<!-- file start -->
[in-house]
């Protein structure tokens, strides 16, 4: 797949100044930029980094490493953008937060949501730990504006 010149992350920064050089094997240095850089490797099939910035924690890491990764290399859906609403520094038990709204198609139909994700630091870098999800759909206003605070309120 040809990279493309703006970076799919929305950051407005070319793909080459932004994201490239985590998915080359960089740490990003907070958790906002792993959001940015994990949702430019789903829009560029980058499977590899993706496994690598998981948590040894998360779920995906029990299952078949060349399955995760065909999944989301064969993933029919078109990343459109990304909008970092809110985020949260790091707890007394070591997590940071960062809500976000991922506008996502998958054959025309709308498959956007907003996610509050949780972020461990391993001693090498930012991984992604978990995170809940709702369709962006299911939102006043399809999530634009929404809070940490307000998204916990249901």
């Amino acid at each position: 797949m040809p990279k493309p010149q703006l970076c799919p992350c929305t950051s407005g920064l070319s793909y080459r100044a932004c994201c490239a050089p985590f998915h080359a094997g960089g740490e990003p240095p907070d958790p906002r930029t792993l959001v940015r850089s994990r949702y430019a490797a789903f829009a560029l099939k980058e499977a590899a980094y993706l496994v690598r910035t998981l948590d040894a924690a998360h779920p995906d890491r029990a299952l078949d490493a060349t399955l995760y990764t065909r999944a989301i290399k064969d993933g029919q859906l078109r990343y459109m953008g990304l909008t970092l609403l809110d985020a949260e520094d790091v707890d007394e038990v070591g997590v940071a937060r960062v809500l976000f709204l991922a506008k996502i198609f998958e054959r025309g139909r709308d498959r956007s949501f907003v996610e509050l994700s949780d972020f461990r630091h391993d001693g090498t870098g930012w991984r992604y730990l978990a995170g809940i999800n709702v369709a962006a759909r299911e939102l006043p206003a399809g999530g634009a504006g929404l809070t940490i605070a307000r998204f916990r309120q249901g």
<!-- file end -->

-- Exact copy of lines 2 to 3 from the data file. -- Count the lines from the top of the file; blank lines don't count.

């Protein structure tokens, strides 16, 4: 797949100044930029980094490493953008937060949501730990504006 010149992350920064050089094997240095850089490797099939910035924690890491990764290399859906609403520094038990709204198609139909994700630091870098999800759909206003605070309120 040809990279493309703006970076799919929305950051407005070319793909080459932004994201490239985590998915080359960089740490990003907070958790906002792993959001940015994990949702430019789903829009560029980058499977590899993706496994690598998981948590040894998360779920995906029990299952078949060349399955995760065909999944989301064969993933029919078109990343459109990304909008970092809110985020949260790091707890007394070591997590940071960062809500976000991922506008996502998958054959025309709308498959956007907003996610509050949780972020461990391993001693090498930012991984992604978990995170809940709702369709962006299911939102006043399809999530634009929404809070940490307000998204916990249901």
């Amino acid at each position: 797949m040809p990279k493309p010149q703006l970076c799919p992350c929305t950051s407005g920064l070319s793909y080459r100044a932004c994201c490239a050089p985590f998915h080359a094997g960089g740490e990003p240095p907070d958790p906002r930029t792993l959001v940015r850089s994990r949702y430019a490797a789903f829009a560029l099939k980058e499977a590899a980094y993706l496994v690598r910035t998981l948590d040894a924690a998360h779920p995906d890491r029990a299952l078949d490493a060349t399955l995760y990764t065909r999944a989301i290399k064969d993933g029919q859906l078109r990343y459109m953008g990304l909008t970092l609403l809110d985020a949260e520094d790091v707890d007394e038990v070591g997590v940071a937060r960062v809500l976000f709204l991922a506008k996502i198609f998958e054959r025309g139909r709308d498959r956007s949501f907003v996610e509050l994700s949780d972020f461990r630091h391993d001693g090498t870098g930012w991984r992604y730990l978990a995170g809940i999800n709702v369709a962006a759909r299911e939102l006043p206003a399809g999530g634009a504006g929404l809070t940490i605070a307000r998204f916990r309120q249901g």